Featured Research

from universities, journals, and other organizations

European invader outcompetes Canadian plants even outside its usual temperature range

Date:
March 12, 2013
Source:
Pensoft Publishers
Summary:
Vincetoxicum rossicum, commonly known as dog-strangling vine, is an alien invasive plant from the Ukraine and southwestern Russia that has now established itself in the northeastern United States and southern Ontario, Canada. This species successfully displaces local native plants, demonstrating high tolerance for environmental variables such as light and soil moisture.

This image shows Vincetoxicum rossicum in the growth chamber during experiments.
Credit: Laura Sanderson/CC-BY 3.0

Dog-strangling vine (Vincetoxicum rossicum) is an exotic plant originating from the Ukraine and southeastern Russia that is becoming increasingly invasive in southern Ontario, Canada. It has been found growing successfully in both disturbed and undisturbed areas, in open fields, forest edges and understories, parks, road edges and railway embankments. The invasive plant effectively competes for light by forming large and dense stands that climb over other plants.

A study published in the open access, peer-reviewed journal NeoBiota explores the effects of V. rossicum invasion in Canada.

Apart from displacing local plant species, among the ecological effects of a possible V. rossicum invasion are endangered populations of local soil organisms and pollinator species. Another concern is the dog strangling vine's good adaptability to and possible invasion of the alvar environment in the region, which for the Ontario is a rare kind of habitat supporting a number of important habitat-specific species. V. rossicum is also believed to be allelopathic, which means that in its roots, it produces chemicals that are toxic to other plants and exuded in the surrounding soil.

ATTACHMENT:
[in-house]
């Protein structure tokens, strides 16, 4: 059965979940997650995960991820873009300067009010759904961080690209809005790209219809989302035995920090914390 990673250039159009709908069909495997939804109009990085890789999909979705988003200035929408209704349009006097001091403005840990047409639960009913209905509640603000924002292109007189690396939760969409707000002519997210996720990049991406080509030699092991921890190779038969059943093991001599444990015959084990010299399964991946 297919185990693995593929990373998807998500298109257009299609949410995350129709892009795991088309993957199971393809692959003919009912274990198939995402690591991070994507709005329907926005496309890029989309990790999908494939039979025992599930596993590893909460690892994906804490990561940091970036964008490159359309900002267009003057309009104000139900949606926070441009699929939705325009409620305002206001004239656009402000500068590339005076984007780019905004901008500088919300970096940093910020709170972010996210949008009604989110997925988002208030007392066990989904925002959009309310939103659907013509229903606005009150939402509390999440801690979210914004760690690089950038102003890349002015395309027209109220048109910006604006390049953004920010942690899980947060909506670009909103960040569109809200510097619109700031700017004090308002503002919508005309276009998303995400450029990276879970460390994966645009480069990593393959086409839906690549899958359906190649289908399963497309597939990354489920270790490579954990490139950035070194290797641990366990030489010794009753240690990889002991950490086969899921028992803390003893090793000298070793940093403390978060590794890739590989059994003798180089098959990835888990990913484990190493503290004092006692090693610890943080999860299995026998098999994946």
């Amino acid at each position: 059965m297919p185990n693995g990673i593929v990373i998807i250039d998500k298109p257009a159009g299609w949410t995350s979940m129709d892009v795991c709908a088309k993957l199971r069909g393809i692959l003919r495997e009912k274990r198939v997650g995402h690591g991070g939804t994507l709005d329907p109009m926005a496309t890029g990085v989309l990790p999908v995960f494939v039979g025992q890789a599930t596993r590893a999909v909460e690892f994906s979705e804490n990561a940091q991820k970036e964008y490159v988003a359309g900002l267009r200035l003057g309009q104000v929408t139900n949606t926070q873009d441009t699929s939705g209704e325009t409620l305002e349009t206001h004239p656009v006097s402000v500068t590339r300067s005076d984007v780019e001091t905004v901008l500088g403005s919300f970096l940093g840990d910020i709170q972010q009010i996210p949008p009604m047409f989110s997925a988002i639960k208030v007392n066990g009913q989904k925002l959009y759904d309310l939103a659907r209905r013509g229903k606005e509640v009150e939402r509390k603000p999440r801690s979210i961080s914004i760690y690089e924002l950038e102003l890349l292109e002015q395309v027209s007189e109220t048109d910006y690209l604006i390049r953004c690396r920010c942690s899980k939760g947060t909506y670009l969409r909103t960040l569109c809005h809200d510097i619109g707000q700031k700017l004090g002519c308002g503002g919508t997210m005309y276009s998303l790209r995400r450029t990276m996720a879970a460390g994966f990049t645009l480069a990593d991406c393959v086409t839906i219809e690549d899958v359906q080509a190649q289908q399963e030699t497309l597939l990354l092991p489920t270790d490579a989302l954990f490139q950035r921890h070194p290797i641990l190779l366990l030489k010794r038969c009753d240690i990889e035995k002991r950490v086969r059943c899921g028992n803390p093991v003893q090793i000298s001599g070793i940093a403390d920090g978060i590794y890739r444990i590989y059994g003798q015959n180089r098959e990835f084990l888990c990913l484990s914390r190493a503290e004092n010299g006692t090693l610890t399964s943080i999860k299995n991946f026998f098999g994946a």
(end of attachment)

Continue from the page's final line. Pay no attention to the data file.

Along with photoperiod and moisture, temperature is considered a key environmental cue for flowering. Temperature majorly affects the reproduction of the dog-strangling vine. Generally, reproduction takes longer to occur under cooler growing conditions. A slight reduction from the current growing temperature conditions of the dog-strangling vine is sufficient to produce a significant delay in budding, flowering, and the formation of seedpods. Therefore, V. rossicum may be limited in its capacity to spread into northern climates simply because it may not be able to complete its life-cycle. To test this possibility the authors grew V. rossicum under simulated temperature conditions of northern and southern Ontario. In addition, they forced V. rossicum to compete with Solidago canadensis, which is highly abundant across Ontario.

Laura Sanderson and Pedro Antunes from the Invasive Species Research Institute, Canada, found that "in spite of a delay in growth under cooler conditions, V. rossicum produced just as many seeds as it did under temperature regimes typical of its current distribution range." They also found that competition with S. canadensis resulted in reductions in the fitness and total biomass of V. rossicum. However, the relative reductions in total biomass were greater for the competing native species, regardless of climatic temperature regime.

"Phenotypic plasticity may enable V. rossicum to spread into northern Ontario," conclude the authors.


Story Source:

The above story is based on materials provided by Pensoft Publishers. The original story is licensed under a Creative Commons License. Note: Materials may be edited for content and length.


Journal Reference: